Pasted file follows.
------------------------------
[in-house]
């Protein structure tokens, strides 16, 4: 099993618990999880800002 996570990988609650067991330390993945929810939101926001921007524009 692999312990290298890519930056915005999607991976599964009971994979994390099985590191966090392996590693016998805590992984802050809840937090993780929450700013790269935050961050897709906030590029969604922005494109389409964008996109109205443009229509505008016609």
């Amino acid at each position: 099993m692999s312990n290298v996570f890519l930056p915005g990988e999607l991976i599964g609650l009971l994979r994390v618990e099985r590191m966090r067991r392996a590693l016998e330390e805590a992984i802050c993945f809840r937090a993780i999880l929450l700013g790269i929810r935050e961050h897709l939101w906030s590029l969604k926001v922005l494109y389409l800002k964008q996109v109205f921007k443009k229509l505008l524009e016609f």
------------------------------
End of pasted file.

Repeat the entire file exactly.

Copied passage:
[in-house]
């Protein structure tokens, strides 16, 4: 099993618990999880800002 996570990988609650067991330390993945929810939101926001921007524009 692999312990290298890519930056915005999607991976599964009971994979994390099985590191966090392996590693016998805590992984802050809840937090993780929450700013790269935050961050897709906030590029969604922005494109389409964008996109109205443009229509505008016609």
């Amino acid at each position: 099993m692999s312990n290298v996570f890519l930056p915005g990988e999607l991976i599964g609650l009971l994979r994390v618990e099985r590191m966090r067991r392996a590693l016998e330390e805590a992984i802050c993945f809840r937090a993780i999880l929450l700013g790269i929810r935050e961050h897709l939101w906030s590029l969604k926001v922005l494109y389409l800002k964008q996109v109205f921007k443009k229509l505008l524009e016609f």